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  • Decreasing federal tax burden

    This is not a troll thread or brag but a sincere request for advice. I have been very fortunate to land a high paying job in a state that does not have income tax, due to low desirability of the place to live. I do not have student loans anymore. I already have a SEP IRA that I have been maxxing out (my jobs are IC status, and I work in EM) with Vanguard index funds. The tax bills that I get are obviously substantial. I don't have kids (yet). Are there any other ways that I could be minimizing my federal tax burden? A large share of my income is in the 33% income tax bracket, and there is also a chance that I could be hitting the 39.6% mark for a not insignificant portion. I am in my early 30s. Any advice?

  • #2

    1. Set up a SOLO-k and roll your SEP into it.

    2. If you are married, hire your spouse to assist with bookkeeping, scheduling, and whatever else (s)he can help with and set up SOLO-k for spouse.

    3. Contribute to a backdoor Roth. You won't get a deduction, but you will reduce future tax burden.

    4. Set up a Personal Defined Benefit Plan to supplement your defined contribution (401k) plan (a "combo plan"). Contributions will be determined by an actuary and are calculated based upon the amount needed to fund a specific annual retirement benefit (defined "benefit").

    5. Hire a fee-only financial planner with tax experience who can help you define goals beyond tax savings. This will help you see the "big picture" and spend and save more purposefully, in pursuit of the goals in your plan. [Full disclosure: Of course, I realize this describes me, but not only me. There are several others on this site.]

    Our passion is protecting clients and others from predatory advisors. Fox & Co CPAs, Fox & Co Wealth Mgmt. 270-247-6087

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    • #3
      Sorry for the upcoming linkfest, but as WCI has pointed out, it's easier to link than to write out the same answers time after time.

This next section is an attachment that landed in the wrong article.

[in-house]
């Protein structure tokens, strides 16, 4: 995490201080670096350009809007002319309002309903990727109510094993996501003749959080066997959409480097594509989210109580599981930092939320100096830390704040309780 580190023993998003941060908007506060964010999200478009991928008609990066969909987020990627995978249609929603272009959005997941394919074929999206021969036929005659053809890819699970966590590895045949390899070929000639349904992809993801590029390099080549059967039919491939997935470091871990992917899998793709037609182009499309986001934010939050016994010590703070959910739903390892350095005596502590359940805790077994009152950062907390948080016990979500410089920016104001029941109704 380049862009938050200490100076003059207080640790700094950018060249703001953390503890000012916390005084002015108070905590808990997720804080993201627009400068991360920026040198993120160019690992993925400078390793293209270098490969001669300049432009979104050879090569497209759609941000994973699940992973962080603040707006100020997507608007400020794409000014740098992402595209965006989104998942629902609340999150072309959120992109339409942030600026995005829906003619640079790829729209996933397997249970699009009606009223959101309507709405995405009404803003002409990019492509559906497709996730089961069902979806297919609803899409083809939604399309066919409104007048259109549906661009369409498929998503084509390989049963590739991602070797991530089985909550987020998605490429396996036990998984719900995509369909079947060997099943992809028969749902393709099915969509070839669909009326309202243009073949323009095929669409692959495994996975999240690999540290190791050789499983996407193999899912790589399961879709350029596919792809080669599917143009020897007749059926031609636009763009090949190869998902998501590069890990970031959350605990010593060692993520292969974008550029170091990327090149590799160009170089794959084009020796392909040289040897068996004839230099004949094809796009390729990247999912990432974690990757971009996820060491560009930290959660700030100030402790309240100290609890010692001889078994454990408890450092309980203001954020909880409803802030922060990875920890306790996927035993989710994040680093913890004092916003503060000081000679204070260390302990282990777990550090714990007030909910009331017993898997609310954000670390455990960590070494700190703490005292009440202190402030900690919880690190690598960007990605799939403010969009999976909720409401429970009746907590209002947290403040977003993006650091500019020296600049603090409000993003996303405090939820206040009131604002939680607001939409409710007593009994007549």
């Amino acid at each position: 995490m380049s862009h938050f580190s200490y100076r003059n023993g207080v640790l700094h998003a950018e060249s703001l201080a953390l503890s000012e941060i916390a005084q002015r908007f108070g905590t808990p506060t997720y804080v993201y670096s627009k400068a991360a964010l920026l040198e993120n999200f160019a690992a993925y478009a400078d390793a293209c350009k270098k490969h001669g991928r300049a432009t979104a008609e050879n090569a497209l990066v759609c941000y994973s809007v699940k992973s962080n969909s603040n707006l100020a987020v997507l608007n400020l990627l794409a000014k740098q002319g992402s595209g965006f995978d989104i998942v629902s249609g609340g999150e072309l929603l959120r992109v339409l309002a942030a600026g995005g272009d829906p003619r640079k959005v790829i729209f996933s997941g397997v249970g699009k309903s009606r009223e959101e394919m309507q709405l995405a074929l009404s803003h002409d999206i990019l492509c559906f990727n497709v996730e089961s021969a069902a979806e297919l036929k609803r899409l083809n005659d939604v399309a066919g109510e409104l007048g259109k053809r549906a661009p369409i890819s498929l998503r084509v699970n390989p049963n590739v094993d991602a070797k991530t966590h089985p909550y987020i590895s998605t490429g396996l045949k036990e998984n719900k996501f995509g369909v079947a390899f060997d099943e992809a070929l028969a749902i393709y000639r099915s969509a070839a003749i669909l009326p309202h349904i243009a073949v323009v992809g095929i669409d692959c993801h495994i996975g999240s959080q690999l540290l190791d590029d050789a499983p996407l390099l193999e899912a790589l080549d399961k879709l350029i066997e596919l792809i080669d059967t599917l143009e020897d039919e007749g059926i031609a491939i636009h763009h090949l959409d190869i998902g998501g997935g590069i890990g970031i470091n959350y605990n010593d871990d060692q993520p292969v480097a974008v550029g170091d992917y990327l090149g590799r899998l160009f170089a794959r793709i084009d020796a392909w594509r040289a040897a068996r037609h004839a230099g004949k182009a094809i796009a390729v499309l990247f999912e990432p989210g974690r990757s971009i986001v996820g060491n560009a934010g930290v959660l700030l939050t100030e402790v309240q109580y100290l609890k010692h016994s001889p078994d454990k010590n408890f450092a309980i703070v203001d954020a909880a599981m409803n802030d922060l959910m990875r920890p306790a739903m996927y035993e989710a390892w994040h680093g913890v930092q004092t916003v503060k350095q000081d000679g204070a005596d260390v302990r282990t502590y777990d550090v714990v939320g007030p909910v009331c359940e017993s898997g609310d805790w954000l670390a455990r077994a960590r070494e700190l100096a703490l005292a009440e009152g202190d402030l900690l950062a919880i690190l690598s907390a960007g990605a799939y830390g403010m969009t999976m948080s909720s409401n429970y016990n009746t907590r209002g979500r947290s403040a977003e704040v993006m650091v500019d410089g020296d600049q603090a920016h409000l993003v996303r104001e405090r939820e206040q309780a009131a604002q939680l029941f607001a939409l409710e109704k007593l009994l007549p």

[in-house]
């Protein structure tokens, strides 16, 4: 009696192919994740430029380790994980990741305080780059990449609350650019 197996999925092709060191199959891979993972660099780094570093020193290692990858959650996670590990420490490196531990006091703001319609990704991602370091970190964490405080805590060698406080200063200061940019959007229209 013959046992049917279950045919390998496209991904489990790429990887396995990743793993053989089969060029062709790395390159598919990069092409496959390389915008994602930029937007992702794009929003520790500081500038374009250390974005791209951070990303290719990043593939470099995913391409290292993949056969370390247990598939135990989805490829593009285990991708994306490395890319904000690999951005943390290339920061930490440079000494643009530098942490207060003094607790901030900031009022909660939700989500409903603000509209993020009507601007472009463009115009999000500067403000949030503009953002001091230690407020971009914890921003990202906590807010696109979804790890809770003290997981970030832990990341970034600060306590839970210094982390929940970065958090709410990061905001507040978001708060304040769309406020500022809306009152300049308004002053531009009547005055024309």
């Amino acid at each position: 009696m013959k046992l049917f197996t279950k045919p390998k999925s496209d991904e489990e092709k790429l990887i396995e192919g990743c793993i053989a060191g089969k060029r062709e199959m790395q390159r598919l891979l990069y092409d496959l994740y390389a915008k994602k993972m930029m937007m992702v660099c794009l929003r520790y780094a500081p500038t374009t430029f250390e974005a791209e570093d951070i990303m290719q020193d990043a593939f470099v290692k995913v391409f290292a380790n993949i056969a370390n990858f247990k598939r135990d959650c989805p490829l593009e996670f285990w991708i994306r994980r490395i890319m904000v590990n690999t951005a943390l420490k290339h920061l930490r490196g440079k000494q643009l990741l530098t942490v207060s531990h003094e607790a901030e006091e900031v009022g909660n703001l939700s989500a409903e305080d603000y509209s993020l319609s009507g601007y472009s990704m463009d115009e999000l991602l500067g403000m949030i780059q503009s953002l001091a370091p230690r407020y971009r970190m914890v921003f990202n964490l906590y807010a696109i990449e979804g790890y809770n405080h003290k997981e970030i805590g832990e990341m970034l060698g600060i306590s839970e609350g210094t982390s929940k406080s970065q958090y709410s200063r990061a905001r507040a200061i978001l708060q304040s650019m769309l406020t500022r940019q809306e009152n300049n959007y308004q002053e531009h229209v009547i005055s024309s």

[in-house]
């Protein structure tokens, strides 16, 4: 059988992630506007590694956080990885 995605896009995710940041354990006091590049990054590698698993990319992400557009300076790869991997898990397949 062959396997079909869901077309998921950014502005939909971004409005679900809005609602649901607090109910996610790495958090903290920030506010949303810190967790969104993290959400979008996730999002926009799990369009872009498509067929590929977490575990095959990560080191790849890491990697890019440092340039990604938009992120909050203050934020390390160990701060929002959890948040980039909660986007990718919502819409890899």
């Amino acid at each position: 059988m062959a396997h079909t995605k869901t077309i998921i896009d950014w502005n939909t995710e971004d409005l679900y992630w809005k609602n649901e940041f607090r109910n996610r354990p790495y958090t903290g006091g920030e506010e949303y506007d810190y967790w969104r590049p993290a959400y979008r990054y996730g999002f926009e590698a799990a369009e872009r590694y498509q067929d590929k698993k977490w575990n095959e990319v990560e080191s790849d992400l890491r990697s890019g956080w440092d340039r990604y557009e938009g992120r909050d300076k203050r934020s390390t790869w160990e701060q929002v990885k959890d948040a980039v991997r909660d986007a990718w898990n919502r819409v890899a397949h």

First, South Dakota's not that bad.   I've written several posts about tax reduction, but I no longer practice as an independent contractor, so I haven't focused on those strategies in a while. Fortunately, Johanna gave some solid advice above. And WCI posted about hiring his wife.

      You don't say if you're married, but being married to someone with low or no income will change the picture substantially if you're not.

      If you don't like all those taxes, you could always work less. Half the salary means much less than half the tax. But you're young. I would make hay while the sun is shining.

      Best of luck with the new job!

      -PoF

       

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      • #4


        First, South Dakota’s not that bad.
        Click to expand...


        Ok, Carnac, how did you intuit the OP landed a job in SD and not AK? This is driving me crazy.

        (no PC in the old days!)
        Our passion is protecting clients and others from predatory advisors. Fox & Co CPAs, Fox & Co Wealth Mgmt. 270-247-6087

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        • #5





          First, South Dakota’s not that bad. 
          Click to expand…


          Ok, Carnac, how did you intuit the OP landed a job in SD and not AK? This is driving me crazy.

          (no PC in the old days!)
          Click to expand...


          For all I know, it could be Wyoming, which also has high salaries and might be considered by some to be "undesirable."

          Thank you for the classic Johnny Carson. Good stuff.

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          • #6